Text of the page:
The facts alleged in the complaint, accepted as true, are as follows: Teresa Thompson, a resident of South Dakota, is the daughter of Winfield Thompson, who passed away as a result of injuries sustained in a motor vehicle accident on November 6, 2009. The motor vehicle accident occurred in South Dakota. On or about August 31, 2012, Teresa Thompson brought a wrongful death action in Roberts County, South Dakota, Fifth Judicial Circuit Court (the underlying action), against Nicholas Helgeson, the tortfeasor who caused the motor vehicle accident with Winfield Thompson. At the time of the accident, Helgeson was insured by Nodak Insurance Company. Nodak hired attorney Harrie and the Nilles Law Firm to defend Helgeson in the wrongful death action.

         Harrie was and is an attorney employed by the Nilles Law Firm in Fargo, North Dakota. Harrie was and is licensed to practice law in North Dakota and Minnesota. Despite not being licensed to practice law in South Dakota, Harrie noticed his appearance in the underlying action on October 12, 2012, and no South Dakota licensed-attorney filed a motion for pro hac vice on Harrie's behalf at that time. Harrie filed pleadings on behalf of Helgeson and appeared as counsel for Helgeson at a deposition and in two court hearings.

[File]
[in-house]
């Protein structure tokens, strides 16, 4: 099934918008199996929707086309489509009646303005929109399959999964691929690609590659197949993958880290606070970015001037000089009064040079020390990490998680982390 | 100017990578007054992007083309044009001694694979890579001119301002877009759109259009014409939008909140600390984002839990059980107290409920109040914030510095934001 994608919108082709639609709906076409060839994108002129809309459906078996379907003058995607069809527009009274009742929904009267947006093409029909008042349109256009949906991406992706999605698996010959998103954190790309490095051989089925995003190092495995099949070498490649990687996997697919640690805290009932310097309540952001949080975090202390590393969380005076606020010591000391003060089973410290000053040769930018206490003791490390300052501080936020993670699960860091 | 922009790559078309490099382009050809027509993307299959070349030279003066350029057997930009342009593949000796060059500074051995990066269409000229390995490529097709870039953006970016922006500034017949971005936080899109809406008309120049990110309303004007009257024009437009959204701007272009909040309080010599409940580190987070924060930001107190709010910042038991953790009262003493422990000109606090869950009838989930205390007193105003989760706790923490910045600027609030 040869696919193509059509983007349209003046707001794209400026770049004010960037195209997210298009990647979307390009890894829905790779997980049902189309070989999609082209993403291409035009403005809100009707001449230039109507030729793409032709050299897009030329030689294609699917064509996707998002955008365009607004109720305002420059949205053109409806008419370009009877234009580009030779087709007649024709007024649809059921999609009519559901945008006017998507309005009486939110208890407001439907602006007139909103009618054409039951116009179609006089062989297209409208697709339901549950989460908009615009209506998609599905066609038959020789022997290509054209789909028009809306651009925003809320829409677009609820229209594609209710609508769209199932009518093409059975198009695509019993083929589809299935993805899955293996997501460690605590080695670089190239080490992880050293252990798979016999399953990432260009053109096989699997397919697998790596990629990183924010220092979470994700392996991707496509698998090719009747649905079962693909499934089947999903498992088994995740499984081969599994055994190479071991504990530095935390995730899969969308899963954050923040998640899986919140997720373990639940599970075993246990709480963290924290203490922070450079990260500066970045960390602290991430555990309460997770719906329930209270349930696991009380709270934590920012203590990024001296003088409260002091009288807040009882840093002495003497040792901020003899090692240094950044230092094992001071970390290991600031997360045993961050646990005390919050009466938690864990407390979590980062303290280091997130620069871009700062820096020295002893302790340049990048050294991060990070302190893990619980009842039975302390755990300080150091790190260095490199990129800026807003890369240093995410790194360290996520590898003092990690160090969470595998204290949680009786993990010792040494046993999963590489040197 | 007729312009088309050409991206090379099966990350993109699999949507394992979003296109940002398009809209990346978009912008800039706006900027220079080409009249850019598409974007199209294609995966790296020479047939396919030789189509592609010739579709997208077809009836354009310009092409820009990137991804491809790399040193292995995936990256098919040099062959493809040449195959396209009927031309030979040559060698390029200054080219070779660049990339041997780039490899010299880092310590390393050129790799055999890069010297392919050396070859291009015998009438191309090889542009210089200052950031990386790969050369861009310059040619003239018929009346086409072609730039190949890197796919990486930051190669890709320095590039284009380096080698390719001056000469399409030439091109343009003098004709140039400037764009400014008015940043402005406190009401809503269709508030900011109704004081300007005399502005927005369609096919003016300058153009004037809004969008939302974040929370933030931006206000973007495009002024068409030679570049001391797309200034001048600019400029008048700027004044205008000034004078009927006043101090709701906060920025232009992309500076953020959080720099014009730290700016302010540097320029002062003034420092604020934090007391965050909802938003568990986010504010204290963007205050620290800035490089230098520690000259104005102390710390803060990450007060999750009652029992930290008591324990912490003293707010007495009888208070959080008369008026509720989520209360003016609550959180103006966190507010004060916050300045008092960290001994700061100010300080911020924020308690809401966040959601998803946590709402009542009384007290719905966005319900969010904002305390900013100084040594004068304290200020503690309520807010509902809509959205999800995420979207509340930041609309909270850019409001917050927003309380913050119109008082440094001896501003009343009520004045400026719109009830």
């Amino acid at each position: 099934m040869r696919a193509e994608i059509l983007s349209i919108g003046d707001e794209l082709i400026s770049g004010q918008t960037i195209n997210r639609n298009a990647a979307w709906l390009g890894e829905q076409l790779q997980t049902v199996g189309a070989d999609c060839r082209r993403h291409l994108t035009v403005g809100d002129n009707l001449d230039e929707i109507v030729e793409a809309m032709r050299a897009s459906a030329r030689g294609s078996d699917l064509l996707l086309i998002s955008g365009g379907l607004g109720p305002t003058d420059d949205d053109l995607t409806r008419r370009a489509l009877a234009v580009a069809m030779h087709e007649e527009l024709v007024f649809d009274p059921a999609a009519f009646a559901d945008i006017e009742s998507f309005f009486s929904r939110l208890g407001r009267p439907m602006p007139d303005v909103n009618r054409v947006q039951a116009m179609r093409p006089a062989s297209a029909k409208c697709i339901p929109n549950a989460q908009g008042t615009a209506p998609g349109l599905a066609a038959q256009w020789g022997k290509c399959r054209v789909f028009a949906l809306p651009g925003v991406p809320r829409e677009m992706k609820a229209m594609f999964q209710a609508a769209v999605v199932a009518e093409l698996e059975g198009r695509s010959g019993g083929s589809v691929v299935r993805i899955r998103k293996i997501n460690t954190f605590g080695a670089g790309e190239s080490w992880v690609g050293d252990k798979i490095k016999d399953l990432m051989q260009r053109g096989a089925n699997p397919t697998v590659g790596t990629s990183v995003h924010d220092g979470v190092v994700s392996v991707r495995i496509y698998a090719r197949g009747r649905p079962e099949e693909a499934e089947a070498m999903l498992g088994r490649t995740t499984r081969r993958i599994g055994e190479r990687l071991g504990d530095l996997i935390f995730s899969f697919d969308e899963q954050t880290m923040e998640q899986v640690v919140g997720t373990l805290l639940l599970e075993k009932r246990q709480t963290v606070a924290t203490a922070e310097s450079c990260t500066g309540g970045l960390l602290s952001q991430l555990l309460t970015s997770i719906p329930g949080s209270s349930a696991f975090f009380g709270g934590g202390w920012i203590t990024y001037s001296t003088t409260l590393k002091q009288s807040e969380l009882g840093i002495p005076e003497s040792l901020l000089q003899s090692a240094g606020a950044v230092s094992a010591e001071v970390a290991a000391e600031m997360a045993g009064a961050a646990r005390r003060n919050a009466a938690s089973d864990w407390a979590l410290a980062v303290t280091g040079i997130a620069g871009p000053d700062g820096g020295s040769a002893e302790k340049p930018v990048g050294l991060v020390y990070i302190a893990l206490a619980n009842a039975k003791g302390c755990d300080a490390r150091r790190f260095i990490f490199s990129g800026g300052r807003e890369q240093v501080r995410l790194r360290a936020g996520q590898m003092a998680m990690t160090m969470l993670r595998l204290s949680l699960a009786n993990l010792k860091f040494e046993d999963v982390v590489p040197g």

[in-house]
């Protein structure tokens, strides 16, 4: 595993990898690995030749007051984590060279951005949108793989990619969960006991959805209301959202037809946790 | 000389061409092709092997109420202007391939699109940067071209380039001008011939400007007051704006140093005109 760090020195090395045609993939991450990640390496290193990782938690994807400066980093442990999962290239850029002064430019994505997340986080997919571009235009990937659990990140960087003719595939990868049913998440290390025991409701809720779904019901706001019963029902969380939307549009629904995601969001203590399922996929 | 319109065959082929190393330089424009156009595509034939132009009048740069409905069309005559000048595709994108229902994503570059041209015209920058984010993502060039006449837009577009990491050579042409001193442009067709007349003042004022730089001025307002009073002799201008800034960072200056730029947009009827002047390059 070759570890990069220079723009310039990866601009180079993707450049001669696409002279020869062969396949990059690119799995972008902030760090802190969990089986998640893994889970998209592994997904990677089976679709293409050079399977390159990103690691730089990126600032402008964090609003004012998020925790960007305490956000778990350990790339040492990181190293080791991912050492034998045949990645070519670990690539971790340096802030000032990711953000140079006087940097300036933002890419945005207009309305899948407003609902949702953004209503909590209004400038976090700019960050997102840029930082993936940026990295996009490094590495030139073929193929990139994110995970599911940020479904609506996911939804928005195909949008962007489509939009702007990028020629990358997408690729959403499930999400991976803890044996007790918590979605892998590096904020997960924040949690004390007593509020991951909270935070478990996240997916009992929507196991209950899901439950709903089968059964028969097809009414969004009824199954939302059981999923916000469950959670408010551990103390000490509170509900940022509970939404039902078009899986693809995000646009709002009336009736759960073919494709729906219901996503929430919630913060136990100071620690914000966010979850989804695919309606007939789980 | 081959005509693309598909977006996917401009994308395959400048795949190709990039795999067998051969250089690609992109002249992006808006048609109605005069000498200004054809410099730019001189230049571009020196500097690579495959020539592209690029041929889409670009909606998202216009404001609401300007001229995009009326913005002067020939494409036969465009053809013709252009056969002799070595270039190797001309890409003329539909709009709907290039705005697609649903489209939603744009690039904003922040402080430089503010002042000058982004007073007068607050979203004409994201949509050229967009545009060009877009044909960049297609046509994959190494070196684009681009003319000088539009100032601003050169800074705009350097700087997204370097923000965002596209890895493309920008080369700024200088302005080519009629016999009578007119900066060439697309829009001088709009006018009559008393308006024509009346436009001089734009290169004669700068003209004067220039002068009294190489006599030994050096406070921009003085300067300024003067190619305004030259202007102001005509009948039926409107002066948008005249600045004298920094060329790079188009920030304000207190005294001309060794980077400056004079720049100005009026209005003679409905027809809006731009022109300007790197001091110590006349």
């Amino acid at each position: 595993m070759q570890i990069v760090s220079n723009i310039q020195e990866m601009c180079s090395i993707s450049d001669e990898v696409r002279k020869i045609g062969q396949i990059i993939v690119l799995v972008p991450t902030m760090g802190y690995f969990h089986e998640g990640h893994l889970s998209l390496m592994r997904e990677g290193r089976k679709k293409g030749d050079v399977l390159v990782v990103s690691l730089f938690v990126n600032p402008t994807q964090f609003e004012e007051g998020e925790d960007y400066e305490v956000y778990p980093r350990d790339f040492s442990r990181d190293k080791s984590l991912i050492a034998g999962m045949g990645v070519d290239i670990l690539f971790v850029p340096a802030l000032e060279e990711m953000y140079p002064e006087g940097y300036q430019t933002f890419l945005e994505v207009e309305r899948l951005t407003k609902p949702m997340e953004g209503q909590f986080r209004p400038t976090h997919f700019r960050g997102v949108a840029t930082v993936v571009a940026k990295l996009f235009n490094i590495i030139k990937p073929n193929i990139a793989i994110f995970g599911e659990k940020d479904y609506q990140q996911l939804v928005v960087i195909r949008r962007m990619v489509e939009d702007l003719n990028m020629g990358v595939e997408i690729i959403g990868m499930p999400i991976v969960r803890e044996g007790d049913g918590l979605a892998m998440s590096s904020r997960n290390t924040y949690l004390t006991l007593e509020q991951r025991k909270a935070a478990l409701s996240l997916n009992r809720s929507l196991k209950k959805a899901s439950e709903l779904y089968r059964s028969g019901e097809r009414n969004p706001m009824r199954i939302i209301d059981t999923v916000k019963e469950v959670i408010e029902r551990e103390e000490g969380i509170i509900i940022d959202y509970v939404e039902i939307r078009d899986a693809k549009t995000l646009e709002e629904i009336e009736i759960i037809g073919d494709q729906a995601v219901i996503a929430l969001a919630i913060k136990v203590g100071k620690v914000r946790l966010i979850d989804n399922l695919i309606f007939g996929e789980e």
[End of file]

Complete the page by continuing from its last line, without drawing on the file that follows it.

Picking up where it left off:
On or about January 21, 2016, plaintiffs discovered that Harrie was not licensed to practice law in South Dakota. Harrie sought admission to practice law in South Dakota, but the circuit court denied the motion for pro hac vice. Finding that Harrie unlawfully practiced law in South Dakota in violation of SDCL § 16-18-2, the circuit court granted plaintiffs' renewed motion for default judgment on the merits and quashed all pleadings filed by Harrie. See Docket 18-2. Following a jury trial on damages, the circuit court entered an amended judgment in favor of plaintiffs for $127, 219.60. Docket 18-3.